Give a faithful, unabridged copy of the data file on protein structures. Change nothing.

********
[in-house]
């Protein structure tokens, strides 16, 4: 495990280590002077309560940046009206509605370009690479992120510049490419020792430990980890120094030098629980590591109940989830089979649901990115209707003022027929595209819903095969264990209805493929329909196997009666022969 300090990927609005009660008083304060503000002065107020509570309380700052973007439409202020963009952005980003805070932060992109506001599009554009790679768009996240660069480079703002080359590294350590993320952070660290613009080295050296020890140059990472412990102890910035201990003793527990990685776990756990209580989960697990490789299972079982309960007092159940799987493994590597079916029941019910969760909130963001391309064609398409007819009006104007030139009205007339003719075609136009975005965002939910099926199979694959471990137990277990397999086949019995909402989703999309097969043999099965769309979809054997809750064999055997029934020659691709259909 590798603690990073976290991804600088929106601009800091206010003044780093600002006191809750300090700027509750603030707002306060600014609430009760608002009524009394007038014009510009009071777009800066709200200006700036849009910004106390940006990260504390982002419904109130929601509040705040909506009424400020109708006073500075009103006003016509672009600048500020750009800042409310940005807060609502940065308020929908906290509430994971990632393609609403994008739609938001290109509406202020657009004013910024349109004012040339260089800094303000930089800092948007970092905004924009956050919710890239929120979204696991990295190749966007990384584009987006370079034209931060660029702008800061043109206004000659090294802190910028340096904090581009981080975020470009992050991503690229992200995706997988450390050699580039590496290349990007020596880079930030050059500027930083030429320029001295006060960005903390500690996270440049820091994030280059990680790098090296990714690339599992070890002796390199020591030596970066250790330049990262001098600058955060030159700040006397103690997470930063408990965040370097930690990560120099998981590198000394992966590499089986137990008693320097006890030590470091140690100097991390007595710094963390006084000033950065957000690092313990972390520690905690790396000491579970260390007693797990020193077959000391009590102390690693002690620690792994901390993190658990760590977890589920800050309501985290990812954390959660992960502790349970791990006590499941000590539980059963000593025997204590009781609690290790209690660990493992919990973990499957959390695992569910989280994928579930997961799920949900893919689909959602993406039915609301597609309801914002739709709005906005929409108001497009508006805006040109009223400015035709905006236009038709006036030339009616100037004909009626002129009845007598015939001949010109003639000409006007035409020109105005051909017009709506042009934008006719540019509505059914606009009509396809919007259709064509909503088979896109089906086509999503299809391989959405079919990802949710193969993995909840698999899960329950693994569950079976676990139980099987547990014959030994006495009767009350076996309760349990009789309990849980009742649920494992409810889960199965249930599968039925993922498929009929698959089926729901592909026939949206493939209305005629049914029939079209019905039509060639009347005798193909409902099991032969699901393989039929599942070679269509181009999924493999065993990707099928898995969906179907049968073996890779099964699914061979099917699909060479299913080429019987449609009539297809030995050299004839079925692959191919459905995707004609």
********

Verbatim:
[in-house]
């Protein structure tokens, strides 16, 4: 495990280590002077309560940046009206509605370009690479992120510049490419020792430990980890120094030098629980590591109940989830089979649901990115209707003022027929595209819903095969264990209805493929329909196997009666022969 300090990927609005009660008083304060503000002065107020509570309380700052973007439409202020963009952005980003805070932060992109506001599009554009790679768009996240660069480079703002080359590294350590993320952070660290613009080295050296020890140059990472412990102890910035201990003793527990990685776990756990209580989960697990490789299972079982309960007092159940799987493994590597079916029941019910969760909130963001391309064609398409007819009006104007030139009205007339003719075609136009975005965002939910099926199979694959471990137990277990397999086949019995909402989703999309097969043999099965769309979809054997809750064999055997029934020659691709259909 590798603690990073976290991804600088929106601009800091206010003044780093600002006191809750300090700027509750603030707002306060600014609430009760608002009524009394007038014009510009009071777009800066709200200006700036849009910004106390940006990260504390982002419904109130929601509040705040909506009424400020109708006073500075009103006003016509672009600048500020750009800042409310940005807060609502940065308020929908906290509430994971990632393609609403994008739609938001290109509406202020657009004013910024349109004012040339260089800094303000930089800092948007970092905004924009956050919710890239929120979204696991990295190749966007990384584009987006370079034209931060660029702008800061043109206004000659090294802190910028340096904090581009981080975020470009992050991503690229992200995706997988450390050699580039590496290349990007020596880079930030050059500027930083030429320029001295006060960005903390500690996270440049820091994030280059990680790098090296990714690339599992070890002796390199020591030596970066250790330049990262001098600058955060030159700040006397103690997470930063408990965040370097930690990560120099998981590198000394992966590499089986137990008693320097006890030590470091140690100097991390007595710094963390006084000033950065957000690092313990972390520690905690790396000491579970260390007693797990020193077959000391009590102390690693002690620690792994901390993190658990760590977890589920800050309501985290990812954390959660992960502790349970791990006590499941000590539980059963000593025997204590009781609690290790209690660990493992919990973990499957959390695992569910989280994928579930997961799920949900893919689909959602993406039915609301597609309801914002739709709005906005929409108001497009508006805006040109009223400015035709905006236009038709006036030339009616100037004909009626002129009845007598015939001949010109003639000409006007035409020109105005051909017009709506042009934008006719540019509505059914606009009509396809919007259709064509909503088979896109089906086509999503299809391989959405079919990802949710193969993995909840698999899960329950693994569950079976676990139980099987547990014959030994006495009767009350076996309760349990009789309990849980009742649920494992409810889960199965249930599968039925993922498929009929698959089926729901592909026939949206493939209305005629049914029939079209019905039509060639009347005798193909409902099991032969699901393989039929599942070679269509181009999924493999065993990707099928898995969906179907049968073996890779099964699914061979099917699909060479299913080429019987449609009539297809030995050299004839079925692959191919459905995707004609």